Autoimmune heparin‐induced thrombocytopenia and venous limb gangrene after aortic dissection repair: in vitro and in vivo effects of intravenous immunoglobulin Journal Articles uri icon

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  • BACKGROUNDHeparin‐induced thrombocytopenia (HIT) is a prothrombotic disorder characterized by heparin‐dependent antibodies that activate platelets (PLTs) via PLT FcγIIa receptors. “Autoimmune” HIT (aHIT) indicates a HIT subset where thrombocytopenia progresses or persists despite stopping heparin; aHIT sera activate PLTs strongly even in the absence of heparin (heparin‐independent PLT‐activating properties). Affected patients are at risk of severe complications, including dual macro‐ and microvascular thrombosis leading to venous limb gangrene. High‐dose intravenous immunoglobulin (IVIG) offers an approach to interrupt heparin‐independent PLT‐activating effects of aHIT antibodies.CASE REPORTA 78‐year‐old male who underwent cardiopulmonary bypass for aortic dissection developed aHIT, disseminated intravascular coagulation, and deep vein thrombosis; progression to venous limb gangrene occurred during partial thromboplastin time (PTT)‐adjusted bivalirudin infusion (underdosing from “PTT confounding”). Thrombocytopenia recovered with high‐dose IVIG, although the PLT count increase began only after the third dose of a 5‐day IVIG regimen (0.4 g/kg/day × 5 days). We reviewed case reports and case series of IVIG for treating HIT, focusing on various IVIG dosing regimens used.RESULTSPatient serum–induced PLT activation was inhibited in vitro by IVIG in a dose‐dependent fashion; inhibition of PLT activation by IVIG was much more marked in the absence of heparin versus the presence of heparin (0.2 U/mL). Our literature review indicated 1 g/kg × 2 IVIG dosing as most common for treating HIT, usually associated with rapid PLT count recovery.CONCLUSIONOur clinical and laboratory observations support dose‐dependent efficacy of IVIG for decreasing PLT activation and thus correcting thrombocytopenia in aHIT. Our case experience and literature review suggests dosing of 1 g/kg IVIG × 2 for patients with severe aHIT.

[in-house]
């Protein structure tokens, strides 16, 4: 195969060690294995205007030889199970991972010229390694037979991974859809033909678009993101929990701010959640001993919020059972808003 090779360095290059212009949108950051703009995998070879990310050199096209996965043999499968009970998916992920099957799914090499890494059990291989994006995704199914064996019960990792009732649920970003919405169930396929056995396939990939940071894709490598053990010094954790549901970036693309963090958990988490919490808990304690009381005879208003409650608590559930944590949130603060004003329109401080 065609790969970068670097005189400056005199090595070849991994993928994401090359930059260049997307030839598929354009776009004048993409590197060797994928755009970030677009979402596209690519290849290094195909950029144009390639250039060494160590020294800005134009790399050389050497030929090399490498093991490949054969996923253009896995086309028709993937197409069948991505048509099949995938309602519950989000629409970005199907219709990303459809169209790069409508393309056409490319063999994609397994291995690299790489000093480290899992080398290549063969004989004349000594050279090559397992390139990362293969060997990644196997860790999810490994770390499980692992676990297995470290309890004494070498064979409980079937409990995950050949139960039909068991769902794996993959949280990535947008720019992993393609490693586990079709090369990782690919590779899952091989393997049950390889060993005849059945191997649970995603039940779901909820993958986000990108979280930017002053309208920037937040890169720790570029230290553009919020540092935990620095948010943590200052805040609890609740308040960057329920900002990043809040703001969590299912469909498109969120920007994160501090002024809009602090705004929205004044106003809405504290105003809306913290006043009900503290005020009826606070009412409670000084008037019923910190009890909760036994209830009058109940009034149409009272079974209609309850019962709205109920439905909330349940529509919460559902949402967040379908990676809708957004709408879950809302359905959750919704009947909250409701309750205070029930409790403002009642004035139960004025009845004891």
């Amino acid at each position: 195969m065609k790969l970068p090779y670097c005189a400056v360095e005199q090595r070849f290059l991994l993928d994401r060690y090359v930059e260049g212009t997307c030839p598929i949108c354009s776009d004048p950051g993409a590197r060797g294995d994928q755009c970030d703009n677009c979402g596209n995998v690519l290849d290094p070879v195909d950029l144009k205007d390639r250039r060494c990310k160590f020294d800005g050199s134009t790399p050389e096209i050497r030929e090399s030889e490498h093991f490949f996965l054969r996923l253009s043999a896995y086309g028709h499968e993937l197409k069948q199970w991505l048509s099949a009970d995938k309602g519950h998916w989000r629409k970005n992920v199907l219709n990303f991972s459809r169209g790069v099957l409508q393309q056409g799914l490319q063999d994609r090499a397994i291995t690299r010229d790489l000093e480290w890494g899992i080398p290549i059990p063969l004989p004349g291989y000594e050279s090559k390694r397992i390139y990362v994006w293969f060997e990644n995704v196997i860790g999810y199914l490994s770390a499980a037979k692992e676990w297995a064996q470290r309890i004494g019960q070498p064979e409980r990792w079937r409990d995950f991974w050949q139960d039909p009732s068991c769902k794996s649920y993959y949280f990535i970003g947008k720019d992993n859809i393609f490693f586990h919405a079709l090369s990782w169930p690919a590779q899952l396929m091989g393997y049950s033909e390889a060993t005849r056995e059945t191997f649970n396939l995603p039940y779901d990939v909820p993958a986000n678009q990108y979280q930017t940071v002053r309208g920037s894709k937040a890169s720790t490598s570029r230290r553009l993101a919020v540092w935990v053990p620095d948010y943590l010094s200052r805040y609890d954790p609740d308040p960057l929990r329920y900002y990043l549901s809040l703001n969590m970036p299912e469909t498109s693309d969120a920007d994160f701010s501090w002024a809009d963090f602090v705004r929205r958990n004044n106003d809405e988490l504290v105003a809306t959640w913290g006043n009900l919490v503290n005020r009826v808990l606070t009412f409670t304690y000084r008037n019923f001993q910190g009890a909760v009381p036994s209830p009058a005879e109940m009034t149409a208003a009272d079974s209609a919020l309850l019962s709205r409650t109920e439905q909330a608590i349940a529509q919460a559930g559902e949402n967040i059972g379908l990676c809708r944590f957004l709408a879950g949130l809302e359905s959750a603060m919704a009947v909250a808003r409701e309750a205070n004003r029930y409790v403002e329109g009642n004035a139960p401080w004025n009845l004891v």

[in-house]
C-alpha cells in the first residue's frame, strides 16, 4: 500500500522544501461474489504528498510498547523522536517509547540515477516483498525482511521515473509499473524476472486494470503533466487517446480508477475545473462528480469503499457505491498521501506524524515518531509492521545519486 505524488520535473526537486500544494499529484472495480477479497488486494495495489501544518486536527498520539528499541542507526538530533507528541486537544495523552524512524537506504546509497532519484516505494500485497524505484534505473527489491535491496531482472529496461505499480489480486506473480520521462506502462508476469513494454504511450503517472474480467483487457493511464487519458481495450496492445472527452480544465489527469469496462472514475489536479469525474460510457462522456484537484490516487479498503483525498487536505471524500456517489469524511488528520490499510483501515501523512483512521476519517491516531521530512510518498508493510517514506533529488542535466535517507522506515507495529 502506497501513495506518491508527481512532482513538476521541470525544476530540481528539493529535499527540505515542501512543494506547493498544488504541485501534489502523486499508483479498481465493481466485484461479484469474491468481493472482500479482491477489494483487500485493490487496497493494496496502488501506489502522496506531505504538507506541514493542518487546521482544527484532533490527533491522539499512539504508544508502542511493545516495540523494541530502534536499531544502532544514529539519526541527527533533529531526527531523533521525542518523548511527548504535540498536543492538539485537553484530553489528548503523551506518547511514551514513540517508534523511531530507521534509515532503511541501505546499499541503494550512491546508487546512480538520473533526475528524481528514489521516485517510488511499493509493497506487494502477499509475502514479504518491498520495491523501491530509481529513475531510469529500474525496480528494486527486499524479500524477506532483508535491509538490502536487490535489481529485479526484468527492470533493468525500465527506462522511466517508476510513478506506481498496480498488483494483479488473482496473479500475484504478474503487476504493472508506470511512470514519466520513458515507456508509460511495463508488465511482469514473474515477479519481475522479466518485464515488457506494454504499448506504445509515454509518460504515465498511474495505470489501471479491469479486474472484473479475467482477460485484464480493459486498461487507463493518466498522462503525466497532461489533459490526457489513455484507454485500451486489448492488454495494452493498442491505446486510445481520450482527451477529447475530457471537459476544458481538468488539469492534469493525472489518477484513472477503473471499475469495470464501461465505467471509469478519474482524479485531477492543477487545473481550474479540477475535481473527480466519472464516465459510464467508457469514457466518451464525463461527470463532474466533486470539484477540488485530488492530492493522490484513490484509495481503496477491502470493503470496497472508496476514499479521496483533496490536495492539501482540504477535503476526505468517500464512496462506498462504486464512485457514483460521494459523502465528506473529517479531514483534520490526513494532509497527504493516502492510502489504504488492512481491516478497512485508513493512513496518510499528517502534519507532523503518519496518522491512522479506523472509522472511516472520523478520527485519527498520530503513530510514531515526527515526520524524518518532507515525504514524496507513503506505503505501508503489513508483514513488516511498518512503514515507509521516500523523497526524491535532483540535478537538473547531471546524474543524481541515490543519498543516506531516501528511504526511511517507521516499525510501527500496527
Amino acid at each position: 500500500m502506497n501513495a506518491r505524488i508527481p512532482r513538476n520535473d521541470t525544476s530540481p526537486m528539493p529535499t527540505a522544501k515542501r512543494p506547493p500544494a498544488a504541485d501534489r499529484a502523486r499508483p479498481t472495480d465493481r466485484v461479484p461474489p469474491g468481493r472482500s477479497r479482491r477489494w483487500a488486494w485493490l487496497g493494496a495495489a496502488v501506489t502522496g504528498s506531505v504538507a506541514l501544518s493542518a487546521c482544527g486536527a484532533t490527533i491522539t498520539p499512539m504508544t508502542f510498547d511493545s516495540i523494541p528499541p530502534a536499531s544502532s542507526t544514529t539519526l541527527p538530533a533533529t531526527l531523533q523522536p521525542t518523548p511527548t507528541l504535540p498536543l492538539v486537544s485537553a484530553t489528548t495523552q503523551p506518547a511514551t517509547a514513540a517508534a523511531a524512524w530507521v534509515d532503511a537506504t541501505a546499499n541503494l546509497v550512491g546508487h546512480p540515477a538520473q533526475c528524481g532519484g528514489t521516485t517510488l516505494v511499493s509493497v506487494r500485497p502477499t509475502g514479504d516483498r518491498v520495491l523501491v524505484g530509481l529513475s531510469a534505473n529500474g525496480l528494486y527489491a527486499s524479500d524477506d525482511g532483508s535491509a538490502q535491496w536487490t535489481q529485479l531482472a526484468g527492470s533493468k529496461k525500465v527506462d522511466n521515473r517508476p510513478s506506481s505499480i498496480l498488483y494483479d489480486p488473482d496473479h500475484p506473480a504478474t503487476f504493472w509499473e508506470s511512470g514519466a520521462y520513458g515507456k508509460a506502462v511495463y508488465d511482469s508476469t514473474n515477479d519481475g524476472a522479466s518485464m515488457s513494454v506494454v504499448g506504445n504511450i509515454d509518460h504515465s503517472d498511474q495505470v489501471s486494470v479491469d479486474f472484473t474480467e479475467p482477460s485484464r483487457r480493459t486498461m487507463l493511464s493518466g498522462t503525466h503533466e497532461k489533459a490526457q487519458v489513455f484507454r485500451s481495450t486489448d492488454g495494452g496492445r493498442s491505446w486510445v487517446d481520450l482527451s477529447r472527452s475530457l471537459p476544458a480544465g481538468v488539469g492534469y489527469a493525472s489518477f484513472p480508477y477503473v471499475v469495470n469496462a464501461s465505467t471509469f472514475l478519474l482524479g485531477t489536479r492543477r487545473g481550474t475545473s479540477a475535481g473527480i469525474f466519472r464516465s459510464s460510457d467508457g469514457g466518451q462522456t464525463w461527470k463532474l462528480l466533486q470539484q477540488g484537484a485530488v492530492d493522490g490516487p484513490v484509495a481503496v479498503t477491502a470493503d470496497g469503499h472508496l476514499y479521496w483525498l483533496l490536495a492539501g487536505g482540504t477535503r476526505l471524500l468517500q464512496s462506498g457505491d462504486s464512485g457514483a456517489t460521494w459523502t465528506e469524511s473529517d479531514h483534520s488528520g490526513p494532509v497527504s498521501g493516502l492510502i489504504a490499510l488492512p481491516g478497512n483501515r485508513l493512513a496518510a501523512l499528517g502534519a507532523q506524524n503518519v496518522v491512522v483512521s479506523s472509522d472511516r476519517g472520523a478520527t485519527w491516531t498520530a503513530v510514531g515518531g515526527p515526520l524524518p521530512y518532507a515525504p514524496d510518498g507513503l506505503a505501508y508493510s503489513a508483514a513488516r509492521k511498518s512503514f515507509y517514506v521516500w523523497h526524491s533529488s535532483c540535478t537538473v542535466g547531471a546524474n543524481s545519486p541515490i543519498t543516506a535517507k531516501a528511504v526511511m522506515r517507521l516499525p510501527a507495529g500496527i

• Arcinas, Liane A
  • Manji, Rizwan A
  • Hrymak, Carmen
  • Dao, Vi
  • Sheppard, Jo‐Ann I
  • Warkentin, Ted

publication date

  • June 2019

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